Possible magnetic-polaron-switched positive and negative magnetoresistance in the GdSi single crystals.

Li H, Xiao Y, Schmitz B, Persson J, Schmidt W, Meuffels P, Roth G, Brückel T - Sci Rep (2012)

Temperature variations of resistivity and MR effect.(a) Resistivity measurements with current I along the a and c axes under applied magnetic fields of 0, 1 and 8 T. T1 = 100 K labels the temperature where one structural anomaly occurs as shown in Fig. 1 . The dashed lines are fits between 10 K and 40 K (details in text), and extrapolated to higher temperatures. (b) Corresponding MR values versus temperature. The MR effect along the a axis has a similar trend to that of the c axis albeit with a lower value. The positive MR values decrease sharply with increasing temperature below ~20 K, then gradually transfer into negative around TN, and persist up to ~120 K. By contrast, in amorphous GdxSi1–x films, only the NMRV was observed161718 near the metal-insulator transition. In (a), there is no big difference for the data at 0 and 1 T above ~20 K. The solid lines in (a) and (b) in the dashed arrow direction in turn correspond to the ordinal axis-direction and applied magnetic-field strength as labeled, respectively.
© Copyright Policy - open-access
Related In: Results  -  Collection

License
Show All Figures
getmorefigures.php?uid=PMC3475993&req=5

f2: Temperature variations of resistivity and MR effect.(a) Resistivity measurements with current I along the a and c axes under applied magnetic fields of 0, 1 and 8 T. T1 = 100 K labels the temperature where one structural anomaly occurs as shown in Fig. 1 . The dashed lines are fits between 10 K and 40 K (details in text), and extrapolated to higher temperatures. (b) Corresponding MR values versus temperature. The MR effect along the a axis has a similar trend to that of the c axis albeit with a lower value. The positive MR values decrease sharply with increasing temperature below ~20 K, then gradually transfer into negative around TN, and persist up to ~120 K. By contrast, in amorphous GdxSi1–x films, only the NMRV was observed161718 near the metal-insulator transition. In (a), there is no big difference for the data at 0 and 1 T above ~20 K. The solid lines in (a) and (b) in the dashed arrow direction in turn correspond to the ordinal axis-direction and applied magnetic-field strength as labeled, respectively.
Mentions: The CEF is mainly responsible for the giant MS effect in rare-earth (RE) compounds. This effect is thus expected to be negligible in GdSi. However, below T1, structural parameters shown in Fig. 1a obviously deviate from the theoretical estimates (solid lines) by the Grüneisen (Gr) law, e.g., , and , denoting large anisotropic spontaneous MS effects. The formation of long-range-ordered (LRO) AFM state is a process of the growth of sublattice FM domains. The enlargement of FM domain volumes with decreasing temperature may accumulate strains on the domain walls, which is the microscopic mechanism for the magnetic-field-induced MS effect in ferromagnets. Therefore, including the effect of the molecular field of one Gd-AFM-sublattice on the other is indispensable to understand the spontaneous MS effect in GdSi. According to the Stoner model for itinerant magnetic electrons, the positive magnetic pressure PM associated with the magnetic ordering in a band is proportional to , where D, V and M represent the electronic density of states at the Fermi energy, the volume and the magnetic moment, respectively. The spontaneous PMV effect (i.e., NTVE), e.g., , is therefore attributed mainly to the increases of D (corresponding to the pronounced decrease of ρ below TN in Fig. 2a) and the induced itinerate spin-moments in conduction bands. Similar MS and MV effects were also reported in Gd3Ni15, where, however, they are ascribed to the itinerant character of the Ni 3d bands.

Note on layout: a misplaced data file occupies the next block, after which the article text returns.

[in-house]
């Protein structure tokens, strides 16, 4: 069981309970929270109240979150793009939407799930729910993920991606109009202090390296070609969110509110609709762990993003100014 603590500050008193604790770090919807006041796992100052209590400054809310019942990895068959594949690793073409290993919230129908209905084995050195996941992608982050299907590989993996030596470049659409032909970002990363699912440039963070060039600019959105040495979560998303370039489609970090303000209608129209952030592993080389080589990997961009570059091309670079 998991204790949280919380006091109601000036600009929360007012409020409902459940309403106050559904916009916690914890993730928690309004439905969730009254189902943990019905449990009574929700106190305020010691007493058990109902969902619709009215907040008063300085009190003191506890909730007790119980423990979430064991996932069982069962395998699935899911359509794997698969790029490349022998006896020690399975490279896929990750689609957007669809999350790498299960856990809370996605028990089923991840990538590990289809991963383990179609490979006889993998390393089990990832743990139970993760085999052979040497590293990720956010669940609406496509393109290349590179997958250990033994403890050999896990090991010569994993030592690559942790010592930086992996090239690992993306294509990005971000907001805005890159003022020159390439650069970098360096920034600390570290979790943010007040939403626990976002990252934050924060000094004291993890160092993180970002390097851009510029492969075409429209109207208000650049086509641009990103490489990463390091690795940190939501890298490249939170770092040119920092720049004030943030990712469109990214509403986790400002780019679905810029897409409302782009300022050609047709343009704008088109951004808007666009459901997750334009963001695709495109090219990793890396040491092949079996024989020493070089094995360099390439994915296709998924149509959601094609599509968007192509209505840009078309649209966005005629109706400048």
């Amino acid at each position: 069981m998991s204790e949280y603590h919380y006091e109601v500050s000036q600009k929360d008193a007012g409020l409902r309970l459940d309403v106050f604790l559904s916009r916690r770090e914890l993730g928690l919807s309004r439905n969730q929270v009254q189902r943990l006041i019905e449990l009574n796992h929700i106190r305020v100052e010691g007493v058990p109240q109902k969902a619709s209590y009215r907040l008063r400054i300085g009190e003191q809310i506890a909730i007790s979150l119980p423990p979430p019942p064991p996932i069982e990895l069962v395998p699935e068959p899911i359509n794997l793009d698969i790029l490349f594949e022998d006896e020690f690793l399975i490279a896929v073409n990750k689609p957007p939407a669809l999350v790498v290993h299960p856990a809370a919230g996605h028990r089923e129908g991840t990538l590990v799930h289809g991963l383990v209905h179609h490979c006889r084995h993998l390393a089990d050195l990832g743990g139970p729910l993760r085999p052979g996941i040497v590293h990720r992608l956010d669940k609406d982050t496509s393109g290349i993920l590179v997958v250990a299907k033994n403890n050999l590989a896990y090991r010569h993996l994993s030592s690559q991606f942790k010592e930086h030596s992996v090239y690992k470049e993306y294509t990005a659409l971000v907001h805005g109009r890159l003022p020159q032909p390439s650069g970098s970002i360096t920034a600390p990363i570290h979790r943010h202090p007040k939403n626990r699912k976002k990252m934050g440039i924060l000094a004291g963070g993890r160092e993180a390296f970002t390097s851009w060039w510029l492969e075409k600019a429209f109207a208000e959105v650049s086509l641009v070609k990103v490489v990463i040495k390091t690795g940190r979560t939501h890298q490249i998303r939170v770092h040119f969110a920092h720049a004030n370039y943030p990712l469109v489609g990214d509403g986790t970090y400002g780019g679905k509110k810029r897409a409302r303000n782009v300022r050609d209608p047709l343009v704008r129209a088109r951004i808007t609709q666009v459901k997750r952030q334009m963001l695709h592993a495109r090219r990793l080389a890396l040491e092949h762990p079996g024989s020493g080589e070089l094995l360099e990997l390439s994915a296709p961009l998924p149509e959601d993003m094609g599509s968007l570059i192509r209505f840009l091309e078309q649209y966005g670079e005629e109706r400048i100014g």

Bottom Line: Around T(N) the PMRV translates to negative, down to ~-10.5%.Their theory-breaking magnetic-field dependencies [PMRV: dominantly linear; negative MR value (NMRV): quadratic] and the unusual NTVE indicate that PMRV is induced by the formation of magnetic polarons in 5d bands, whereas NMRV is possibly due to abated electron-spin scattering resulting from magnetic-field-aligned local 4f spins.Our results may open up a new avenue of searching for giant MR materials by suppressing the AFM transition temperature, opposite the case in manganites, and provide a promising approach to novel magnetic and electric devices.

View Article: PubMed Central - PubMed

Affiliation: Jülich Centre for Neutron Science JCNS, Forschungszentrum Jülich GmbH, Outstation at Institut Laue-Langevin, Boîte Postale 156, F-38042 Grenoble Cedex 9, France. h.li@fz-juelich.de

ABSTRACT
Magnetoresistance (MR) has attracted tremendous attention for possible technological applications. Understanding the role of magnetism in manipulating MR may in turn steer the searching for new applicable MR materials. Here we show that antiferromagnetic (AFM) GdSi metal displays an anisotropic positive MR value (PMRV), up to ~415%, accompanied by a large negative thermal volume expansion (NTVE). Around T(N) the PMRV translates to negative, down to ~-10.5%. Their theory-breaking magnetic-field dependencies [PMRV: dominantly linear; negative MR value (NMRV): quadratic] and the unusual NTVE indicate that PMRV is induced by the formation of magnetic polarons in 5d bands, whereas NMRV is possibly due to abated electron-spin scattering resulting from magnetic-field-aligned local 4f spins. Our results may open up a new avenue of searching for giant MR materials by suppressing the AFM transition temperature, opposite the case in manganites, and provide a promising approach to novel magnetic and electric devices.

No MeSH data available.


Related in: MedlinePlus